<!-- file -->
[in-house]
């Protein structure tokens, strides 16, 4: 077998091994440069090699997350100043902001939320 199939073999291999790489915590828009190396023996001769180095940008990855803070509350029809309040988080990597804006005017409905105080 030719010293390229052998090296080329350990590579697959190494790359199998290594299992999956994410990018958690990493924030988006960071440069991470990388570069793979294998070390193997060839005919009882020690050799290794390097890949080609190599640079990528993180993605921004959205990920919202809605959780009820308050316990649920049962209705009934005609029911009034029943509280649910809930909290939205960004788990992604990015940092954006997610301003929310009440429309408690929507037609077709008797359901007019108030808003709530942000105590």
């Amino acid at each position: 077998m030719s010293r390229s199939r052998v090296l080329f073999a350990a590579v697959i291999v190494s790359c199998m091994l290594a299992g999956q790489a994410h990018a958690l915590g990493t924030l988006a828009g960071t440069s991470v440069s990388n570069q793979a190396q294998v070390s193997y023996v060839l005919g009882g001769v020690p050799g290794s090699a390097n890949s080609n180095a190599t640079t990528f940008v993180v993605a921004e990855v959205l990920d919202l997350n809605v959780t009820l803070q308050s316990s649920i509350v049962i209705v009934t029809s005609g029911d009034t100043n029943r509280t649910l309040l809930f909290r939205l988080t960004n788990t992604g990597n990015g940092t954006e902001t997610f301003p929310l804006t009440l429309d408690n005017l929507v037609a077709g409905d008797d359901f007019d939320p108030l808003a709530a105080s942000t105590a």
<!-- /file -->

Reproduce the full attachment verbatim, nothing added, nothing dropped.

[in-house]
């Protein structure tokens, strides 16, 4: 077998091994440069090699997350100043902001939320 199939073999291999790489915590828009190396023996001769180095940008990855803070509350029809309040988080990597804006005017409905105080 030719010293390229052998090296080329350990590579697959190494790359199998290594299992999956994410990018958690990493924030988006960071440069991470990388570069793979294998070390193997060839005919009882020690050799290794390097890949080609190599640079990528993180993605921004959205990920919202809605959780009820308050316990649920049962209705009934005609029911009034029943509280649910809930909290939205960004788990992604990015940092954006997610301003929310009440429309408690929507037609077709008797359901007019108030808003709530942000105590």
């Amino acid at each position: 077998m030719s010293r390229s199939r052998v090296l080329f073999a350990a590579v697959i291999v190494s790359c199998m091994l290594a299992g999956q790489a994410h990018a958690l915590g990493t924030l988006a828009g960071t440069s991470v440069s990388n570069q793979a190396q294998v070390s193997y023996v060839l005919g009882g001769v020690p050799g290794s090699a390097n890949s080609n180095a190599t640079t990528f940008v993180v993605a921004e990855v959205l990920d919202l997350n809605v959780t009820l803070q308050s316990s649920i509350v049962i209705v009934t029809s005609g029911d009034t100043n029943r509280t649910l309040l809930f909290r939205l988080t960004n788990t992604g990597n990015g940092t954006e902001t997610f301003p929310l804006t009440l429309d408690n005017l929507v037609a077709g409905d008797d359901f007019d939320p108030l808003a709530a105080s942000t105590a």